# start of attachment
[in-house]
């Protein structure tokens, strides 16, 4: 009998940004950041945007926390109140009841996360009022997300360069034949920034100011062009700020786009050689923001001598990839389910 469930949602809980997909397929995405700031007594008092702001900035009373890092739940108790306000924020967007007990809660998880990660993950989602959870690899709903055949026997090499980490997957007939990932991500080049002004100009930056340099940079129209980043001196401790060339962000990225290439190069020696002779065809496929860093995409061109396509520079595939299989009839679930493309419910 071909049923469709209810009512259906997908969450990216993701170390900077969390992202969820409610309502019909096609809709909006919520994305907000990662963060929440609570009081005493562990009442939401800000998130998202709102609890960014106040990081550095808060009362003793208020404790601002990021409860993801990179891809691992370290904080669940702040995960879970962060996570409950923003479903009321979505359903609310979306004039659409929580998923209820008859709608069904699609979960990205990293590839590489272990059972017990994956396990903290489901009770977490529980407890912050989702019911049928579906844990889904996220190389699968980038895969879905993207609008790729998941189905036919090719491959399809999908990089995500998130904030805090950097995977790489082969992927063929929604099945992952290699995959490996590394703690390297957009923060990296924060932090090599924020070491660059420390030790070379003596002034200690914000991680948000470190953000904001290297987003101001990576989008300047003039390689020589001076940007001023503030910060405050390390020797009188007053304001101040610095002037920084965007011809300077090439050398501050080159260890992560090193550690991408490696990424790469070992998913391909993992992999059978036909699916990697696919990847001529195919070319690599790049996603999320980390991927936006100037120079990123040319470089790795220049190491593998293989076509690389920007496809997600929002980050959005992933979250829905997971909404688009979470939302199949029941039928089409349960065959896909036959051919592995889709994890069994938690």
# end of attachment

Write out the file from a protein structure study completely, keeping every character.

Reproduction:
[in-house]
């Protein structure tokens, strides 16, 4: 009998940004950041945007926390109140009841996360009022997300360069034949920034100011062009700020786009050689923001001598990839389910 469930949602809980997909397929995405700031007594008092702001900035009373890092739940108790306000924020967007007990809660998880990660993950989602959870690899709903055949026997090499980490997957007939990932991500080049002004100009930056340099940079129209980043001196401790060339962000990225290439190069020696002779065809496929860093995409061109396509520079595939299989009839679930493309419910 071909049923469709209810009512259906997908969450990216993701170390900077969390992202969820409610309502019909096609809709909006919520994305907000990662963060929440609570009081005493562990009442939401800000998130998202709102609890960014106040990081550095808060009362003793208020404790601002990021409860993801990179891809691992370290904080669940702040995960879970962060996570409950923003479903009321979505359903609310979306004039659409929580998923209820008859709608069904699609979960990205990293590839590489272990059972017990994956396990903290489901009770977490529980407890912050989702019911049928579906844990889904996220190389699968980038895969879905993207609008790729998941189905036919090719491959399809999908990089995500998130904030805090950097995977790489082969992927063929929604099945992952290699995959490996590394703690390297957009923060990296924060932090090599924020070491660059420390030790070379003596002034200690914000991680948000470190953000904001290297987003101001990576989008300047003039390689020589001076940007001023503030910060405050390390020797009188007053304001101040610095002037920084965007011809300077090439050398501050080159260890992560090193550690991408490696990424790469070992998913391909993992992999059978036909699916990697696919990847001529195919070319690599790049996603999320980390991927936006100037120079990123040319470089790795220049190491593998293989076509690389920007496809997600929002980050959005992933979250829905997971909404688009979470939302199949029941039928089409349960065959896909036959051919592995889709994890069994938690």